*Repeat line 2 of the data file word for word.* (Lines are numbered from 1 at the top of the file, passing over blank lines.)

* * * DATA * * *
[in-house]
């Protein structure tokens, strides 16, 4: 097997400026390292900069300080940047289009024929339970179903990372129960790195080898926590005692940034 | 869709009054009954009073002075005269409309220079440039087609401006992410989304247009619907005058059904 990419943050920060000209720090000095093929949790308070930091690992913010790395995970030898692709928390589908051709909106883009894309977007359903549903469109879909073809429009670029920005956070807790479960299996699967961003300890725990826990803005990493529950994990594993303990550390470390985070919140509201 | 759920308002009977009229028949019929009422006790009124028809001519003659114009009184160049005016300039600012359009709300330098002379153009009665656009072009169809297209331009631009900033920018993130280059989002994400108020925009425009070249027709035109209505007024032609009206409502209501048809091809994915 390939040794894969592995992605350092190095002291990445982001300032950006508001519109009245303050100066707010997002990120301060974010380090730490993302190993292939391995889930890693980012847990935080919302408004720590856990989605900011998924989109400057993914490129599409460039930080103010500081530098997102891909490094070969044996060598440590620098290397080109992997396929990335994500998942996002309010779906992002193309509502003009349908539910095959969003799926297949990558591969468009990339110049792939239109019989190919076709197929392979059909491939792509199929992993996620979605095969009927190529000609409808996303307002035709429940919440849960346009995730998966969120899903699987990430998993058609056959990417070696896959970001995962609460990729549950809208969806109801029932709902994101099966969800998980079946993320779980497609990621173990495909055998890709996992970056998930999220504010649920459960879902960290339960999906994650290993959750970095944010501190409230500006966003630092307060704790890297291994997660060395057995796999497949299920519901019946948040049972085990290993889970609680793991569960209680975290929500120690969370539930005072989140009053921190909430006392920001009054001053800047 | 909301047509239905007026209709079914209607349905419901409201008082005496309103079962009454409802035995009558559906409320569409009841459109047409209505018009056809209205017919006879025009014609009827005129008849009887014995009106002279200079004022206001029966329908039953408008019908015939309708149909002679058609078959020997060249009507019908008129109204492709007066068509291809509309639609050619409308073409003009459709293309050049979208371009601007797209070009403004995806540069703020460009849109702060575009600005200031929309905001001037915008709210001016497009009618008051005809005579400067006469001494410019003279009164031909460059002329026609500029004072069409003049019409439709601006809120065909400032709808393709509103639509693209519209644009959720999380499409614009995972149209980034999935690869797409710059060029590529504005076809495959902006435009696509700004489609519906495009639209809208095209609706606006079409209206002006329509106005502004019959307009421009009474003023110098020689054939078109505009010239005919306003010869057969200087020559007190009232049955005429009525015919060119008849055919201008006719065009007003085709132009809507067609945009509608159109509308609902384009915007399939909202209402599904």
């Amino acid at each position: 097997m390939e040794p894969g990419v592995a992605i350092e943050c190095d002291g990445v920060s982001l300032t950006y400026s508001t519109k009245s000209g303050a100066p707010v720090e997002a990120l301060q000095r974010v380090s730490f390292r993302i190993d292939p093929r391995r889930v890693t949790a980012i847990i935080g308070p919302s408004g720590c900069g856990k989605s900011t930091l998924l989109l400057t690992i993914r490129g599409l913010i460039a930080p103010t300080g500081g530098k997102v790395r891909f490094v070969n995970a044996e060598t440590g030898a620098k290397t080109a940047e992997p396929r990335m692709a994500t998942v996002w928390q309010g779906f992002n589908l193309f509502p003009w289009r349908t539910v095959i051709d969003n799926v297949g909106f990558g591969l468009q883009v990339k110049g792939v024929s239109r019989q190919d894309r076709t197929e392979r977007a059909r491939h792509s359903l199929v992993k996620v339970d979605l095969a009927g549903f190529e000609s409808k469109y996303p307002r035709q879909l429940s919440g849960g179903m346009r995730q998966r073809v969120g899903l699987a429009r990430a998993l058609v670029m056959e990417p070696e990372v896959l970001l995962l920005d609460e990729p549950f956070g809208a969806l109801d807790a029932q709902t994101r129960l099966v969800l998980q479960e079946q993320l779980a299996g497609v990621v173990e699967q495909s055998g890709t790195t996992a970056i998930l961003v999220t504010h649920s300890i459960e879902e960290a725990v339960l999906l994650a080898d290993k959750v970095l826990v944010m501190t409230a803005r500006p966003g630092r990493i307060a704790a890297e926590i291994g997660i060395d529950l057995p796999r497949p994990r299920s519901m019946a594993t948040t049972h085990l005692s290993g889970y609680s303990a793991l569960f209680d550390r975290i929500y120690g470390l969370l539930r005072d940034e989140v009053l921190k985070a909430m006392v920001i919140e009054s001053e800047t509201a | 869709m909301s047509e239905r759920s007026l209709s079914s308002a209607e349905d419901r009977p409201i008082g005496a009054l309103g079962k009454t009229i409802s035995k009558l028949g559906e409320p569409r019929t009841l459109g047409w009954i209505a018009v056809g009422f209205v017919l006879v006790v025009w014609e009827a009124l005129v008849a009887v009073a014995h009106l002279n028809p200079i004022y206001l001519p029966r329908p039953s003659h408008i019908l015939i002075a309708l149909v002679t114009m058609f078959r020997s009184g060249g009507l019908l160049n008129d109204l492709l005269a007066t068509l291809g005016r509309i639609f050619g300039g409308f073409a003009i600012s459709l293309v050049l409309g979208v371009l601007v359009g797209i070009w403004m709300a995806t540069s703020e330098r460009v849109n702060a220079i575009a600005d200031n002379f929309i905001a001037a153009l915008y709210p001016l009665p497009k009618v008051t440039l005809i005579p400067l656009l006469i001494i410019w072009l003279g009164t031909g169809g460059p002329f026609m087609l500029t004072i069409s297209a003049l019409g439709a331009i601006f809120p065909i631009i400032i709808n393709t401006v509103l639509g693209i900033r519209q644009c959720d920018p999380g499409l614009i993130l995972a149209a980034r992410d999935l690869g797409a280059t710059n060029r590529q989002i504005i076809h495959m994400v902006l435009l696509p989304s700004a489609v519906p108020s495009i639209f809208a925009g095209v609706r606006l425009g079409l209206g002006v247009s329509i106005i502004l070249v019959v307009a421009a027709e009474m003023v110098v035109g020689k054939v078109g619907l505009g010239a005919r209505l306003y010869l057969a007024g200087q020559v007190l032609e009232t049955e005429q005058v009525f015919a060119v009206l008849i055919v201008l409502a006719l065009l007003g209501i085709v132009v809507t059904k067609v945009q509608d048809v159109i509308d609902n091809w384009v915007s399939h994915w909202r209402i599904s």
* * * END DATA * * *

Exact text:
């Protein structure tokens, strides 16, 4: 097997400026390292900069300080940047289009024929339970179903990372129960790195080898926590005692940034 | 869709009054009954009073002075005269409309220079440039087609401006992410989304247009619907005058059904 990419943050920060000209720090000095093929949790308070930091690992913010790395995970030898692709928390589908051709909106883009894309977007359903549903469109879909073809429009670029920005956070807790479960299996699967961003300890725990826990803005990493529950994990594993303990550390470390985070919140509201 | 759920308002009977009229028949019929009422006790009124028809001519003659114009009184160049005016300039600012359009709300330098002379153009009665656009072009169809297209331009631009900033920018993130280059989002994400108020925009425009070249027709035109209505007024032609009206409502209501048809091809994915 390939040794894969592995992605350092190095002291990445982001300032950006508001519109009245303050100066707010997002990120301060974010380090730490993302190993292939391995889930890693980012847990935080919302408004720590856990989605900011998924989109400057993914490129599409460039930080103010500081530098997102891909490094070969044996060598440590620098290397080109992997396929990335994500998942996002309010779906992002193309509502003009349908539910095959969003799926297949990558591969468009990339110049792939239109019989190919076709197929392979059909491939792509199929992993996620979605095969009927190529000609409808996303307002035709429940919440849960346009995730998966969120899903699987990430998993058609056959990417070696896959970001995962609460990729549950809208969806109801029932709902994101099966969800998980079946993320779980497609990621173990495909055998890709996992970056998930999220504010649920459960879902960290339960999906994650290993959750970095944010501190409230500006966003630092307060704790890297291994997660060395057995796999497949299920519901019946948040049972085990290993889970609680793991569960209680975290929500120690969370539930005072989140009053921190909430006392920001009054001053800047 | 909301047509239905007026209709079914209607349905419901409201008082005496309103079962009454409802035995009558559906409320569409009841459109047409209505018009056809209205017919006879025009014609009827005129008849009887014995009106002279200079004022206001029966329908039953408008019908015939309708149909002679058609078959020997060249009507019908008129109204492709007066068509291809509309639609050619409308073409003009459709293309050049979208371009601007797209070009403004995806540069703020460009849109702060575009600005200031929309905001001037915008709210001016497009009618008051005809005579400067006469001494410019003279009164031909460059002329026609500029004072069409003049019409439709601006809120065909400032709808393709509103639509693209519209644009959720999380499409614009995972149209980034999935690869797409710059060029590529504005076809495959902006435009696509700004489609519906495009639209809208095209609706606006079409209206002006329509106005502004019959307009421009009474003023110098020689054939078109505009010239005919306003010869057969200087020559007190009232049955005429009525015919060119008849055919201008006719065009007003085709132009809507067609945009509608159109509308609902384009915007399939909202209402599904």